SYDNEY - Malcolm Speed and Malcolm Gray, both former senior administrators with Cricket Australia and the ICC, have broken away from their national board's position by undersigning a formal letter to the ICC and member nations requesting that the "big three" proposal be immediately withdrawn.
The letter, composed by the former ICC president Ehsan Mani in the wake of his damning 13-page assessment of the draft finance and governance proposal that is due to be voted on by the ICC's executive board this week, is also undersigned by the former West Indian captain Clive Lloyd and former PCB presidents Shahrayar Khan and Lt Gen. (retd) Tauqir Zia and former BCB president Saber Hossain Chowdhury.
Ali Bacher, the former managing director of the first South African board after reunification, also came out in support of the argument being made by Mani. In a letter to Alan Isaac, the current president of the ICC, Bacher reminded him of the "animosity" that existed particularly in the Asian subcontinent and the Caribbean, when England and Australia had the veto in the ICC. He said that the working group position paper, if accepted, would "lead to division and strife in world cricket as never seen before." *
But it is the presence of Speed and Gray on the letter that is most significant, for each have remained linked to the workings and decisions of CA in the years since they left formal administrative posts. Speed still retains a close working relationship with the CA chief executive James Sutherland under the banner of the Coalition of Major Professional and Participation Sports (COMPPS). He was also a member of the Argus review panel that charted a new path for the Australian team in 2011.
All signatories agreed that the ICC needed to re-examine the conclusions of the 2012 Woolf Report into ICC governance, which recommended, among other things, an improvement in governance standards, the appointment of independent board directors and greater transparency. The text of the letter reads:
"We are writing to ask you, the custodians of world cricket: 1. That the Paper by the ICC F&CA Committee should be withdrawn. 2. That the ICC directors and management, its members and other stakeholders are, as a matter of urgency, invited to review and comment on the Governance Report by Lord Woolf and PWC, published in 2012, with a view to implementing its recommendations and improving ICC's Governance structure, in keeping with contemporary best practice."
Following a long period in senior roles with CA when it was known as the Australian Cricket Board, Gray served as president of the ICC from 2000 to 2003, when he was succeeded by Mani. Speed was the chief executive of the ACB/CA from 1997 until 2001, then served the same role with the ICC from 2001 to 2008. He told ESPNcricinfo that he trusted the motives of the CA chairman Wally Edwards, but held grave doubts about the redistribution model the proposal outlined.
"I have no doubt that Wally Edwards has given the matter very close consideration and believes that this is the best outcome for world cricket," Speed said. "Wally has been in the thick of the debate and I respect his opinion and have no doubt that he is acting in the best interests of the game and Australian cricket.
"I cannot see any reason whatsoever why India should receive extra funding from ICC Events at the expense of struggling countries such as Scotland, Ireland, Uganda, Kenya and the other 100 Associate and Affiliate members where every dollar counts. India generates hundreds of millions from domestic and international media and sponsorship rights from matches played against the other Full Member countries.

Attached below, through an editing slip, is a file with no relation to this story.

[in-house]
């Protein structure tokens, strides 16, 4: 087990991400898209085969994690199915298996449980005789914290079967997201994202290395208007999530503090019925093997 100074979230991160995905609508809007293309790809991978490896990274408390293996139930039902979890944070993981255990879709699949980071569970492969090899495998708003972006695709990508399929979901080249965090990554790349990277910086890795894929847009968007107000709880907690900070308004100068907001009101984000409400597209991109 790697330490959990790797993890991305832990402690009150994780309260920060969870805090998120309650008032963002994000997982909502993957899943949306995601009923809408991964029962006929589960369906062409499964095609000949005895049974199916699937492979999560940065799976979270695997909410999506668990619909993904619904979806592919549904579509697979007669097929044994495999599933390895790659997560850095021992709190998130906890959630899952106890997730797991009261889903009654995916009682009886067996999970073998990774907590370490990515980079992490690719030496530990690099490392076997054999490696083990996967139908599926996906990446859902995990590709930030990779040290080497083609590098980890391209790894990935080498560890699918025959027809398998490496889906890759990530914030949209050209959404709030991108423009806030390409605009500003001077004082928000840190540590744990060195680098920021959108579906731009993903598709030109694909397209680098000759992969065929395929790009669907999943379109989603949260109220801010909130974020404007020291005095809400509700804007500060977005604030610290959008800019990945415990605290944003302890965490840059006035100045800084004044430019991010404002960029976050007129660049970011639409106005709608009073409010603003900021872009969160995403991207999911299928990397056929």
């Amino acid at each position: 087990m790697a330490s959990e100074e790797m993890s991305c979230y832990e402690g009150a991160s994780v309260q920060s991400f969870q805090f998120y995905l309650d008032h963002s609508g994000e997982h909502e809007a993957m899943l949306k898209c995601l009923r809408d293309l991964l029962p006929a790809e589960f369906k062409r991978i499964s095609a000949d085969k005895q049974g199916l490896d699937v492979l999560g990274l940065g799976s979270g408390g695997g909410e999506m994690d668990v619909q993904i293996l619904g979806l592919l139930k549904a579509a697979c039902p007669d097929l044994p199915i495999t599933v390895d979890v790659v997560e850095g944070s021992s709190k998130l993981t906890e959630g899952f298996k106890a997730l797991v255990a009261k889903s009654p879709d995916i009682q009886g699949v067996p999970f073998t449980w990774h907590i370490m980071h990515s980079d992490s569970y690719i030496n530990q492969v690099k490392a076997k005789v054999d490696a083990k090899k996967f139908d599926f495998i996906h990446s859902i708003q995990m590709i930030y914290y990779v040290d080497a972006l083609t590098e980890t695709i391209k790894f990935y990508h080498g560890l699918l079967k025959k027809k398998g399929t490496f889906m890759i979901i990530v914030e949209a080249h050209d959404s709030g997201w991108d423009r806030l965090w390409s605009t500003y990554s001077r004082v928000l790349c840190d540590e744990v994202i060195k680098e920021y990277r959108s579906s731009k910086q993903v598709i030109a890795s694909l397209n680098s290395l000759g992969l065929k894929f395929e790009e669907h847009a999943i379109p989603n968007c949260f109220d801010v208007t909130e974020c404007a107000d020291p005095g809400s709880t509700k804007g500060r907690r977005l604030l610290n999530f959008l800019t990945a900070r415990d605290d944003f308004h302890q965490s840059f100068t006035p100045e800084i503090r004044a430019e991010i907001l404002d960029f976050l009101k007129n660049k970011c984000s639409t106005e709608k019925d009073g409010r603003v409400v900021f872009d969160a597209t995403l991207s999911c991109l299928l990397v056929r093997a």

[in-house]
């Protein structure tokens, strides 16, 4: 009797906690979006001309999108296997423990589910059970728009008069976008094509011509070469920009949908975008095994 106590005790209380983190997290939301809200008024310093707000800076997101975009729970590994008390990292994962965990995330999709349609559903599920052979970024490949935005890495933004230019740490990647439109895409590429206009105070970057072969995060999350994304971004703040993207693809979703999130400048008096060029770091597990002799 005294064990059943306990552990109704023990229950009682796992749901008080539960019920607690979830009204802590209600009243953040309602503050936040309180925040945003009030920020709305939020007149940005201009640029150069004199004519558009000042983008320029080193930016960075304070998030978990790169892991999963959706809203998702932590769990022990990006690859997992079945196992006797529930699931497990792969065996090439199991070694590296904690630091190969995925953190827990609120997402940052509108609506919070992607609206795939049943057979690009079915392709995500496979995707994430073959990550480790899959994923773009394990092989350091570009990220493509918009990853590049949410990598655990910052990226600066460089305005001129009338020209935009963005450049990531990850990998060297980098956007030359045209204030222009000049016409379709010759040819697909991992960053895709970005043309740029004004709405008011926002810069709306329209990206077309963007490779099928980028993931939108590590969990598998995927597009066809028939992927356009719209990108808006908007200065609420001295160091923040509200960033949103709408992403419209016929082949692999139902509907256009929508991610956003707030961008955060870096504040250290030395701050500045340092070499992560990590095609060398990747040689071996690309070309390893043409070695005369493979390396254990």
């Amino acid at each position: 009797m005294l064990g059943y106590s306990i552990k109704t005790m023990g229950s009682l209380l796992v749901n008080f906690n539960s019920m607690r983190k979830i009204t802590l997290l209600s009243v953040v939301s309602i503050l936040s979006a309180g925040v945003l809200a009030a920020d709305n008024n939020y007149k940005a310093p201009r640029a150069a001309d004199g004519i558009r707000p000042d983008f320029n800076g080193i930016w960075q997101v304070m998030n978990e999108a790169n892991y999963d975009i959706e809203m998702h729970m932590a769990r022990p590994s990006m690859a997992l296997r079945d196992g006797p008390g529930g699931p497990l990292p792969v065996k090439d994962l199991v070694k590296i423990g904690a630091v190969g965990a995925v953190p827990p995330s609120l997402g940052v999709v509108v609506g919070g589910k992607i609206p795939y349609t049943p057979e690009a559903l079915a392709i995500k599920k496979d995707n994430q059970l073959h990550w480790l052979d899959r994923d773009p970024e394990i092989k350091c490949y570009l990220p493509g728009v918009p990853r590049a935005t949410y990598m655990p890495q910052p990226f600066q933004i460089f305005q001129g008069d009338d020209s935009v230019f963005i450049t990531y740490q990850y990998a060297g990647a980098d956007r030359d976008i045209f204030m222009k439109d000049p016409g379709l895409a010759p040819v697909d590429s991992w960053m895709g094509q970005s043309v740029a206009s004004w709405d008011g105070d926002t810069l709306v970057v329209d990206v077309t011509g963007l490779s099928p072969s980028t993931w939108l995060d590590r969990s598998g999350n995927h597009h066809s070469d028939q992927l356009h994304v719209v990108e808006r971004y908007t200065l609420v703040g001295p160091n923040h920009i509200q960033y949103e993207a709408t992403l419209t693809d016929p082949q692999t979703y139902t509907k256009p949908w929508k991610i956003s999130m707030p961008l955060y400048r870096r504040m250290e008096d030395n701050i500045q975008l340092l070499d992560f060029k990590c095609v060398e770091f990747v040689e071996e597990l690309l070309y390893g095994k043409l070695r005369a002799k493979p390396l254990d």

"India already benefits more than any other country from the popularity of the game in India and India's huge population. It receives this revenue as a result of playing against the other countries. The rationale for ICC Events is to raise funds to support the game across the world. All of the other members need additional funding. Previous Presidents of BCCI were strong supporters of the other countries. Jagmohan Dalmiya as BCCI and ICC President was a pioneer in spreading cricket's revenues around the cricket world. BCCI needs to reconsider its position."
The letter was accompanied by Mani's analysis of the proposal, which raised many and varied concerns about the conflicted interests of its authors - the BCCI, CA, and the ECB - and the revenue modelling they are suggesting. Among his reservations was the fact that under the new plan, the game's developing nations stood to lose an enormous percentage of projected revenue, relative to their current allocation.
Mani estimated that under the proposal, Associate and Affiliate Members would lose more than US $312 million in projected revenue, an amount that would instead be redistributed largely to the boards of India, Australia and England. "The biggest gainers are BCCI, ECB and CA. In addition, ICC events for the period 2015-2023 will be held only in India, England and Australia. These Boards will receive hosting fees for the events in addition to the ICC Distributions they propose," Mani wrote. "A point that also needs to be addressed is; why does BCCI need more money at the expense of other countries? The domestic and international media fees that BCCI receives from playing with other members are massive and underpin BCCI's financial position. It is the richest cricket board in the world.
"If cricket is to grow and develop around the world more investment is required in the Associate & Affiliate countries, not less. The Associate & Affiliate countries represent some of the biggest economies in the world. If cricket could be established properly in the United States of America and China and become an Olympic sport, the ICC could double its revenues in real terms over the next 10-15 years. This requires vision and a less parochial approach."